Exam 1

  1. Question

    Theory: Consider a linear regression of y on x. It is usually estimated with which estimation technique (three-letter abbreviation)?

    This estimator yields the best linear unbiased estimator (BLUE) under the assumptions of the Gauss-Markov theorem. Which of the following properties are required for the errors of the linear regression model under these assumptions?

    independent / zero expectation / normally distributed / identically distributed / homoscedastic

    Application: Using the data provided in linreg.csv estimate a linear regression of y on x. What are the estimated parameters?



    In terms of significance at 5% level:

    x and y are not significantly correlated / y increases significantly with x / y decreases significantly with x


    Theory: Linear regression models are typically estimated by ordinary least squares (OLS). The Gauss-Markov theorem establishes certain optimality properties: Namely, if the errors have expectation zero, constant variance (homoscedastic), no autocorrelation and the regressors are exogenous and not linearly dependent, the OLS estimator is the best linear unbiased estimator (BLUE).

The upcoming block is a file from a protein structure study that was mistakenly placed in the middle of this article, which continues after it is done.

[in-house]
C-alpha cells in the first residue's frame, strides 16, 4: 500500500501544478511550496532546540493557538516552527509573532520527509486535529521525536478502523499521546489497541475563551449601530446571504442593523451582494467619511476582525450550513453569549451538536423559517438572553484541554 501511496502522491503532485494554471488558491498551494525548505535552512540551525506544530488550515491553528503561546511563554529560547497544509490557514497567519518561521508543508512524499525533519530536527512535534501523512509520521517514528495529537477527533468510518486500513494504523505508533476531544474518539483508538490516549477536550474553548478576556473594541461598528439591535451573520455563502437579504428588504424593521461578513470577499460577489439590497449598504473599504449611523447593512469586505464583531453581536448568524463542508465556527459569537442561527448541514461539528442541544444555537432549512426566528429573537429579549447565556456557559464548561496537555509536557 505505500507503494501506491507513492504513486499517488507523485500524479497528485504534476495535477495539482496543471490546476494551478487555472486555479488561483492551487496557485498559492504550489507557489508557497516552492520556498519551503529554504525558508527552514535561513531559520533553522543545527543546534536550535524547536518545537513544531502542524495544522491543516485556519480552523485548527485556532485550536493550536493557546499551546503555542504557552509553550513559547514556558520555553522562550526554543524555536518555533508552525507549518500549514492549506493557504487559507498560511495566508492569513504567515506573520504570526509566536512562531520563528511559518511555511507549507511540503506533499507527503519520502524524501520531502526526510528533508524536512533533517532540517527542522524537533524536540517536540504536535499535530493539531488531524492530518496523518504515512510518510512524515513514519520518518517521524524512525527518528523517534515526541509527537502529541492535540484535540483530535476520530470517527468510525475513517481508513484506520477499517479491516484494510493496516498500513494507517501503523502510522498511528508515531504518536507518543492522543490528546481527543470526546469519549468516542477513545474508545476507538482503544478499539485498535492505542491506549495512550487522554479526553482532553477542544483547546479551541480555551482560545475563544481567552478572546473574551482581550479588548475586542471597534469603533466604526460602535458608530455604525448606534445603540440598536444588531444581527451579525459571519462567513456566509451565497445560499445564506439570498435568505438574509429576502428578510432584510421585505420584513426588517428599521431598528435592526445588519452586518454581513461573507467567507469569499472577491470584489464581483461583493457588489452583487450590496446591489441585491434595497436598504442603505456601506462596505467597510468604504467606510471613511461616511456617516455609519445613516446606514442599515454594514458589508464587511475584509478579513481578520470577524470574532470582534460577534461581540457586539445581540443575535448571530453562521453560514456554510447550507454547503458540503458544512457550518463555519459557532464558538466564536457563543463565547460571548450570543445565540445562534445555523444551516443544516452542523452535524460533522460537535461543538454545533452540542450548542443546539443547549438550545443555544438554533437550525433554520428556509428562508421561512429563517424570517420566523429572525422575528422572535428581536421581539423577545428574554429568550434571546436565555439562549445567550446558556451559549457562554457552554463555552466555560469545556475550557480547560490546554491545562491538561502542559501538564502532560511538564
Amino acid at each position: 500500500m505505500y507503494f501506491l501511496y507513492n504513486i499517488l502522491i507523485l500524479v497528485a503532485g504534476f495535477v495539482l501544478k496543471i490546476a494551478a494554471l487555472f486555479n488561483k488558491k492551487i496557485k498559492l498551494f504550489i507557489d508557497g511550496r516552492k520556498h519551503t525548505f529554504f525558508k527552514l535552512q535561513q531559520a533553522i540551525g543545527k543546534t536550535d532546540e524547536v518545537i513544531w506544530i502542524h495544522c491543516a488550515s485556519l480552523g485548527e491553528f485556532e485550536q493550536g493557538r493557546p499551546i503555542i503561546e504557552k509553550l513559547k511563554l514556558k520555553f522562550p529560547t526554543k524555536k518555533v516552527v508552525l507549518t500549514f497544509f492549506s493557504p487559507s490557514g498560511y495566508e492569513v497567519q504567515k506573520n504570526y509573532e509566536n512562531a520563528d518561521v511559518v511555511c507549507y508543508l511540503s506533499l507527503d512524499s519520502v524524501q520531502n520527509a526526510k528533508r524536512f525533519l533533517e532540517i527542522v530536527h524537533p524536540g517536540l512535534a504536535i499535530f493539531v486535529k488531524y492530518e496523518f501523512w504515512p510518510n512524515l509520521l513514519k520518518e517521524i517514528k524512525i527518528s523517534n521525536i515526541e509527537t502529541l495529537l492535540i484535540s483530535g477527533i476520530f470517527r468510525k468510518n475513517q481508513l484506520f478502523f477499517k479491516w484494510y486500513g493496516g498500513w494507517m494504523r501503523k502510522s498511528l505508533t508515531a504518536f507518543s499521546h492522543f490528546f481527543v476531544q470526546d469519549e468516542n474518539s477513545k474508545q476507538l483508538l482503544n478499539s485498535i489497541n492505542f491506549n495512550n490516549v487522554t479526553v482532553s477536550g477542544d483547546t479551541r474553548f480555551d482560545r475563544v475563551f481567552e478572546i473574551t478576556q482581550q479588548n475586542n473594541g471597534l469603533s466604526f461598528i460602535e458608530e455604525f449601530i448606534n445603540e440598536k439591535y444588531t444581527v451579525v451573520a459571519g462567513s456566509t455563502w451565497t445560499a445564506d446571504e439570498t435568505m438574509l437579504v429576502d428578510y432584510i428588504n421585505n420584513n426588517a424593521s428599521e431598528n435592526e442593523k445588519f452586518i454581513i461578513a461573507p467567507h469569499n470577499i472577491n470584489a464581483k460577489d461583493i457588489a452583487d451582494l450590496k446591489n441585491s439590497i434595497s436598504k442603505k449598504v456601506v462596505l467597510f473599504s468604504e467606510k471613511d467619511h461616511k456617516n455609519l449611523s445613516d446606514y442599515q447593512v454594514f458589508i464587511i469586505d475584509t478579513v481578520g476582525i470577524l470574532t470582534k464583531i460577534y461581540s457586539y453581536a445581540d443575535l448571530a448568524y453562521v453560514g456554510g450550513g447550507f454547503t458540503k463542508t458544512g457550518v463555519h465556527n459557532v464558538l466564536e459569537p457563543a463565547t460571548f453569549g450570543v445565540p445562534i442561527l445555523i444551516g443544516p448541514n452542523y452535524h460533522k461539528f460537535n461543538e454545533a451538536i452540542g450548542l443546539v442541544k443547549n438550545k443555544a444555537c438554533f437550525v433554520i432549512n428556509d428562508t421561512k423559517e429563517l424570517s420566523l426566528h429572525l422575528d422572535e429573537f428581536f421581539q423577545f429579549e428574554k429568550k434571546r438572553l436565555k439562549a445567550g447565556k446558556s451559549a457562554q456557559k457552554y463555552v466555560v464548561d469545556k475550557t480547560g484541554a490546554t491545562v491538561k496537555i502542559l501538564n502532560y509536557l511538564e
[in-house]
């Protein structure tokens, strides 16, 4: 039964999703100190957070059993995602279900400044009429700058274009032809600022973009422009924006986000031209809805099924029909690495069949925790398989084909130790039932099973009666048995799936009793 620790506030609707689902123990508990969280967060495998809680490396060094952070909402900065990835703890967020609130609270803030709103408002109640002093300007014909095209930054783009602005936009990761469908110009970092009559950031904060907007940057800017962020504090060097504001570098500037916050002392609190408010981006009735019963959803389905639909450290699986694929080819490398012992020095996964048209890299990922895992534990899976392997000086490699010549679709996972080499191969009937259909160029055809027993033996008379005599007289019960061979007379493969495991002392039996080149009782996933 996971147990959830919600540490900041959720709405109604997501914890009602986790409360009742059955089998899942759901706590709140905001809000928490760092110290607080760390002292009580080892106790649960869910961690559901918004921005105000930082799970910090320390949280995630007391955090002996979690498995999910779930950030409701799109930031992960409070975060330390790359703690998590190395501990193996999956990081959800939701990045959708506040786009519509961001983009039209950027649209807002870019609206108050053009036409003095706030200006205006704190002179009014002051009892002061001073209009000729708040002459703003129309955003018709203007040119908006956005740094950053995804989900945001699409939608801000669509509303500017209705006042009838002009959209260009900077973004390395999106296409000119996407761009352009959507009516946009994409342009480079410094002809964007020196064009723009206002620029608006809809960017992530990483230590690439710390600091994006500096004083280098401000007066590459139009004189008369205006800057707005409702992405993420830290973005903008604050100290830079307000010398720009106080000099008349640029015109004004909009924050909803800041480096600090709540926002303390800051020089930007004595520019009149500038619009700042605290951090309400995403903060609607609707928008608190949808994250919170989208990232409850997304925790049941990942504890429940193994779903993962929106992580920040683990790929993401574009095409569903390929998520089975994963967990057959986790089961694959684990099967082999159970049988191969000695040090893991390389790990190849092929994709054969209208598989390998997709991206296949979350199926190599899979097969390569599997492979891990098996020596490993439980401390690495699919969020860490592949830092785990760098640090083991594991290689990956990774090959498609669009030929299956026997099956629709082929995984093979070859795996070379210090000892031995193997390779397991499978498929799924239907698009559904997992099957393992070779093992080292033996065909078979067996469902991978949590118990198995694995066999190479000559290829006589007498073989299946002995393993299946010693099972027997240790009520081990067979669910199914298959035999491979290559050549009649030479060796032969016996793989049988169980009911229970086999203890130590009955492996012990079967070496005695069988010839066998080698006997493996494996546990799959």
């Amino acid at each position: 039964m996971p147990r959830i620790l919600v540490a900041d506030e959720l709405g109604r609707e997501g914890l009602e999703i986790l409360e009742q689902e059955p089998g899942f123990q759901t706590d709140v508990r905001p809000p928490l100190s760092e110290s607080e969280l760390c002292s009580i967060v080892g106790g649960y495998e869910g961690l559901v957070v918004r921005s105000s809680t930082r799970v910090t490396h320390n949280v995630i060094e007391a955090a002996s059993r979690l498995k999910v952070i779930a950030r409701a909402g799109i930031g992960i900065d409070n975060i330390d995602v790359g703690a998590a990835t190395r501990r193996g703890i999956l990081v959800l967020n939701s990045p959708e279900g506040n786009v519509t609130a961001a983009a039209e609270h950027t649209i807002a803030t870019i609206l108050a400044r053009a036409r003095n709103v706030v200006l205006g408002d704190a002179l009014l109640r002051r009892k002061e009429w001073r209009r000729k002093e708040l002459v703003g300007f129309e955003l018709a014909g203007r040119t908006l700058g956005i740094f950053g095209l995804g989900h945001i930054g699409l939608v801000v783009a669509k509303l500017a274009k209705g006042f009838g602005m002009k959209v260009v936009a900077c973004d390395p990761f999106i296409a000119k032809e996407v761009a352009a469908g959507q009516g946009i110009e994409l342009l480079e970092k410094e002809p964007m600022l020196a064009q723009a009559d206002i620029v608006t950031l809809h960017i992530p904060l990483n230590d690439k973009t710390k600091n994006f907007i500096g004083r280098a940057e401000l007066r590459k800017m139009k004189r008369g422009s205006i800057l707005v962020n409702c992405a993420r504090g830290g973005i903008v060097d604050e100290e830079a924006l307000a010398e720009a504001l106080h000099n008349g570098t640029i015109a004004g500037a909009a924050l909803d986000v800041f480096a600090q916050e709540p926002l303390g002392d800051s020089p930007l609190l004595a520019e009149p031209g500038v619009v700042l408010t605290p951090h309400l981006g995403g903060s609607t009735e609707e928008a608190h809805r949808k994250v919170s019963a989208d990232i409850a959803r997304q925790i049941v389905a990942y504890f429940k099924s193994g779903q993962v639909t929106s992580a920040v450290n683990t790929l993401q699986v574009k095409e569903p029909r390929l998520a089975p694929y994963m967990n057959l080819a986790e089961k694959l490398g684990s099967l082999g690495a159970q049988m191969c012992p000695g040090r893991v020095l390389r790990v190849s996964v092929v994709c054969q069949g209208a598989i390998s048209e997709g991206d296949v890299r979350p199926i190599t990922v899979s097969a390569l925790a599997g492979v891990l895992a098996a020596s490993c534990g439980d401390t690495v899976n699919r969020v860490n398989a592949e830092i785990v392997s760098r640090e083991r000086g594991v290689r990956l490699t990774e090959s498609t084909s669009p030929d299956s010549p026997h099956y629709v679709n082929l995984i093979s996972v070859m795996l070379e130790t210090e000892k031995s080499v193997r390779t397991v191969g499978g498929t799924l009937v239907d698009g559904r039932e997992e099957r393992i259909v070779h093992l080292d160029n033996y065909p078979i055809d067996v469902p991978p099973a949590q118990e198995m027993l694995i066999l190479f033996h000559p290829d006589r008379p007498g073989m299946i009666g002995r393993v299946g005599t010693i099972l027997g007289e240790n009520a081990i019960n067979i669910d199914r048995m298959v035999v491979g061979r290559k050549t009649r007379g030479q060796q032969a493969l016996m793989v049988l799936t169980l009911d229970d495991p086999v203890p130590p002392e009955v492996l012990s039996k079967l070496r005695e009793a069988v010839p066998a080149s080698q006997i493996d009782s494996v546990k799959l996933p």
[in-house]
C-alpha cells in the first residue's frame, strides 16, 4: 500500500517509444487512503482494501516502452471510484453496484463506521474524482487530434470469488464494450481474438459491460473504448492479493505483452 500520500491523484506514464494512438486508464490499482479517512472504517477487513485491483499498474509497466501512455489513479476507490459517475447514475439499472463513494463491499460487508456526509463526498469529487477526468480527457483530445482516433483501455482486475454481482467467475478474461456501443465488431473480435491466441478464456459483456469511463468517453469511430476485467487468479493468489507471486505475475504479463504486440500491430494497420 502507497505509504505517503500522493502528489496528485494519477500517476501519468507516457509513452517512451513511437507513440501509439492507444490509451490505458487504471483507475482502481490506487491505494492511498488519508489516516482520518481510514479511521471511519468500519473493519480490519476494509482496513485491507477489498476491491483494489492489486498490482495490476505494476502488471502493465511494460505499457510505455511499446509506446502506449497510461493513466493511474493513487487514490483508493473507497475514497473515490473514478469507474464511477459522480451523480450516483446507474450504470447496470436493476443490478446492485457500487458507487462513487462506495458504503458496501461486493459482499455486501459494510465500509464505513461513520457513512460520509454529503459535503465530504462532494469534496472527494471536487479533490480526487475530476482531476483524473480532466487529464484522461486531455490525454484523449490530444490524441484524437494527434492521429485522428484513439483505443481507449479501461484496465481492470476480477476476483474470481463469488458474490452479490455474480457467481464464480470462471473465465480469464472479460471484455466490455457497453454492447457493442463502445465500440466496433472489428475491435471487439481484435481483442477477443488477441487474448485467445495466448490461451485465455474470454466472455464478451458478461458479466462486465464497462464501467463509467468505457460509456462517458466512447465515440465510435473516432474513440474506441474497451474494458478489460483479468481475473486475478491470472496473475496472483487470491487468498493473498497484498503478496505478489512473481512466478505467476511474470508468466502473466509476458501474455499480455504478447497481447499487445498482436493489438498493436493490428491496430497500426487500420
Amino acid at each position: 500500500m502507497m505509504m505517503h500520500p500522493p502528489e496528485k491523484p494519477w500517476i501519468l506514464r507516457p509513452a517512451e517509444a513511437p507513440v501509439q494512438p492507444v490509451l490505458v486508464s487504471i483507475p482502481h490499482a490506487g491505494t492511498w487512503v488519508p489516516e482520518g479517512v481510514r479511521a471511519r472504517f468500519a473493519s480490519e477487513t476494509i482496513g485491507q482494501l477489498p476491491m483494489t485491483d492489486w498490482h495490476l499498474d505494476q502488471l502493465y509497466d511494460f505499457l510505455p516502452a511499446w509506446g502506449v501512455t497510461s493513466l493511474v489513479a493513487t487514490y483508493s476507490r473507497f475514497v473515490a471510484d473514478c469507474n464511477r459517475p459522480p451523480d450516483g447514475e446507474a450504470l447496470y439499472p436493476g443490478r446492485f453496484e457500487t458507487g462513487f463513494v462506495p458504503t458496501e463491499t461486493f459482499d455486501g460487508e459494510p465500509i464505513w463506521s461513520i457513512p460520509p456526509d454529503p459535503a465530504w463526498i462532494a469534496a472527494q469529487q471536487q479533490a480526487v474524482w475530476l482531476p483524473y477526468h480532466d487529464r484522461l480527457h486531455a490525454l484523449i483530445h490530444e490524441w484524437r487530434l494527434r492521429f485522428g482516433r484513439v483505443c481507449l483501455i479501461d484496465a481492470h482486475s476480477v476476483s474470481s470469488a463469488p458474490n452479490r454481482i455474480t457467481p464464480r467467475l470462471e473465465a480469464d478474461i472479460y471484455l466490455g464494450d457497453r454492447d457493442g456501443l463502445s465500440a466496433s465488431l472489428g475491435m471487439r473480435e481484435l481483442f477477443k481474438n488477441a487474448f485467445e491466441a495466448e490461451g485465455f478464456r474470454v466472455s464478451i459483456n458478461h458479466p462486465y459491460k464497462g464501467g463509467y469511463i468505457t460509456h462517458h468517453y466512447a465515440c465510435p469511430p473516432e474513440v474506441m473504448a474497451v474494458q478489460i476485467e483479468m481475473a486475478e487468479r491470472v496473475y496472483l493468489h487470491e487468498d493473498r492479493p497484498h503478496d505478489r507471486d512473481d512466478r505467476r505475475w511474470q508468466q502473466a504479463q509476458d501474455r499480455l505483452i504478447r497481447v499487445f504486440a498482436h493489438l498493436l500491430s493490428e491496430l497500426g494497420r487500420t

Application: The estimated coefficients along with their significances are reported in the summary of the fitted regression model, showing that y increases significantly with x (at 5% level).

    lm(formula = y ~ x, data = d)
         Min       1Q   Median       3Q      Max 
    -0.50503 -0.17149 -0.01047  0.13726  0.69840 
                 Estimate Std. Error t value Pr(>|t|)    
    (Intercept) -0.005094   0.023993  -0.212    0.832    
    x            0.558063   0.044927  12.421   <2e-16 ***
    Signif. codes:  0 '***' 0.001 '**' 0.01 '*' 0.05 '.' 0.1 ' ' 1
    Residual standard error: 0.2399 on 98 degrees of freedom
    Multiple R-squared:  0.6116,    Adjusted R-squared:  0.6076 
    F-statistic: 154.3 on 1 and 98 DF,  p-value: < 2.2e-16

    Code: The analysis can be replicated in R using the following code.

    ## data
    d <- read.csv("linreg.csv")
    ## regression
    m <- lm(y ~ x, data = d)
    ## visualization
    plot(y ~ x, data = d)